Vaya Koz Dios: Steve Kozachik calls it quits on Council after a solid 14-year ride

“Steve Kozachik is a Tea Party extremist who doesn’t share Tucson’s values and would put in place a radical agenda that would change our city forever.”

Ah, yes. Memories. I actually wrote those words. I wrote them a lot. I was the communications director for the Pima County Democratic Party and was practicing the kind of rock-em, sock-em “messaging” I had watched Republicans perform for years.

The year was 2009 and I had been laid off during the Great Recession and was trying to find work. My gig at the Tucson Citizen had been “political writer.” So after months of failing to get a resumé even read (2009 was a recession, folks. This is not.) I found out that some Republican dude from the University of Arizona was running against Councilmember Nina Trasoff. 

I volunteered to help, hoping that it might lead to a paying gig so I could keep a roof over my head and get back to making child support payments.

Related: Steve Kozachik to resign from Tucson City Council, oversee Mosaic Quarter

Team Trasoff was eager to have a former media type on their side and invited me into the inner circle. Everything I knew about political comms I learned from watching Republicans. They offered no quarter and it never even occurred to them to ask for any. Their plan was always simple: Fist —> Face.

I took that approach when I was with the Pima Dems. It was a simple plan, really. 

Let this newbie Republican argue that he was not a part of the Tea Party movement, which was sweeping through the GOP in 2009. He was free to alienate himself from his base of voters or he could align with a cantankerous far-right lot unpopular with a progressive city. 


My path to redemption was on the other side of Kozachik’s political corpse. 

Thank God for Tucson I failed. 

I would win other battles that year but Kozachik swept into office with a late surge of votes from Rita Ranch, as Tucson’s citywide general election paid off for a candidate from a Midtown ward.

All he has done in the years since is be the adult in the room. It’s not that he couldn’t come off as petty, but he almost exclusively did it with footing on rock-solid political ground.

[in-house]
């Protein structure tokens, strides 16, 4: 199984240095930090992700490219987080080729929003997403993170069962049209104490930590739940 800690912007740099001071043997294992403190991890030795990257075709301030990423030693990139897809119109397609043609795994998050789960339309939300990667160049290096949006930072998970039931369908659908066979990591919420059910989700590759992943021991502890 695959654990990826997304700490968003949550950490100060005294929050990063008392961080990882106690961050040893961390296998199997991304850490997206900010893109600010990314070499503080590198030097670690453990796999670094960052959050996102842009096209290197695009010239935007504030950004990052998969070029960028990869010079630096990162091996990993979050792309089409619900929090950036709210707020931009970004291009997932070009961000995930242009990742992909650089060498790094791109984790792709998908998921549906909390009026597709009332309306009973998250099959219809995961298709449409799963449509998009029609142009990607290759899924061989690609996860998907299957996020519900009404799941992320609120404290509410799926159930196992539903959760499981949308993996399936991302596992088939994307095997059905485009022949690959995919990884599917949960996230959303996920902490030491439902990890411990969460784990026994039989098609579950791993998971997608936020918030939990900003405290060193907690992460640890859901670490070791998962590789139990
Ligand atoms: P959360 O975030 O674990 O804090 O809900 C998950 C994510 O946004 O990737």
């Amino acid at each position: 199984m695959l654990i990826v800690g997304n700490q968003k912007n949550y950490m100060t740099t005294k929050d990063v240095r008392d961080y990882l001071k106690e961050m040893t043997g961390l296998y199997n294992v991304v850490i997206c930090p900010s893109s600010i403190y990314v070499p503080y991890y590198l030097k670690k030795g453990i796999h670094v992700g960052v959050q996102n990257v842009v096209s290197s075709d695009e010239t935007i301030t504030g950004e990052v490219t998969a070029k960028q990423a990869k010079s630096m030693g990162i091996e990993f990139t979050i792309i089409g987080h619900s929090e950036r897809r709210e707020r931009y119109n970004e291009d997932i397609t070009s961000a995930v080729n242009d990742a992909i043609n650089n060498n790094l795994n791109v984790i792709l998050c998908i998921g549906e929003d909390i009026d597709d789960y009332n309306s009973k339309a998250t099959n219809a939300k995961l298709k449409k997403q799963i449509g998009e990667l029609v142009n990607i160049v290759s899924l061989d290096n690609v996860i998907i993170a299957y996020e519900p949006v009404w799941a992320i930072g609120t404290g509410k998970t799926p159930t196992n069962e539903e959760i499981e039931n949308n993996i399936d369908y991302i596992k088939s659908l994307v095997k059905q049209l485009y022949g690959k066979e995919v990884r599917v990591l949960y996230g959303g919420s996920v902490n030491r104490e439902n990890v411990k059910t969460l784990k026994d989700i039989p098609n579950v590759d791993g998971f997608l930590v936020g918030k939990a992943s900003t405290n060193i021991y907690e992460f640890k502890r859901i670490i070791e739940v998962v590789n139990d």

Monday morning, Kozachik announced his retirement from the City Council. I tried to prevent his 14-year tenure’s beginning. Now, I’m sorry to see it end.

The Koz is just

What I have liked about Kozachik is that even if I didn’t agree with him, his points were always valid and he wasn’t afraid to change direction if facts required it. There’s no telling some people that issues are rarely 100 to zero. Koz provided the kind of leadership that knew otherwise.

More than once as a columnist, I would call Koz because I didn’t understand what the hell people were talking about on issue X and he would walk me through the contours. 

This was especially true of the Battle of Barnum Hill in Reid Park.

Now, the Lefties of Tucson typically like me — but not on this issue.

City voters had approved a Reid Park Zoo expansion with the planned changes quite public. The idea was to take a little artificial mound next to an artificial pond and use the land for more room for the critters.

One would have thought they were tearing down the Buffet Bar, chopping down Mount Lemmon and blading a million saguaros. Barnum Hill became part of Tucson’s iconography. It was as much Tucson as A Mountain. 

I’d never heard of it and for years traipsed all over it with my daughter after visiting the zoos otters and Boris the now-deceased polar bear.

Well, I called Kozachik to see if I was crazy. He assured me I was not. The city had just gone through an entire process to revamp the zoo, voters voted on it. Only then did it become an issue.

I ranted about it and bothered people. Kozachik did what Kozachik does and put a bunch of people in a room and came out with a Plan B.

Part of that plan is that the city is now looking at rearranging the Randolph Golf Course to provide more green space. Move a tiger. Move a putting green. No word on my suggestion to put tigers on the golf course to make the silly game a true spectator sport.

Switching parties

Of course, Kozachik is now a Democrat.

That happened when the Republican Party basically kicked him out and he was cool with it. Kozachik’s crime was being of rational mind.

The specific offense involved guns. 

He didn’t try to ban guns, bar their sale or confiscate them from the cold, dead fingers of zealots and fetishists. No. He simply supported a voluntary gun buyback program that played on the property rights of gun owners. If they wanted their guns destroyed, the city would oblige and offer a gift card in return.

Well, that was the final trigger.

Guns, turns out, are like human embryos. Once created by the hand of God, no gun shall be destroyed.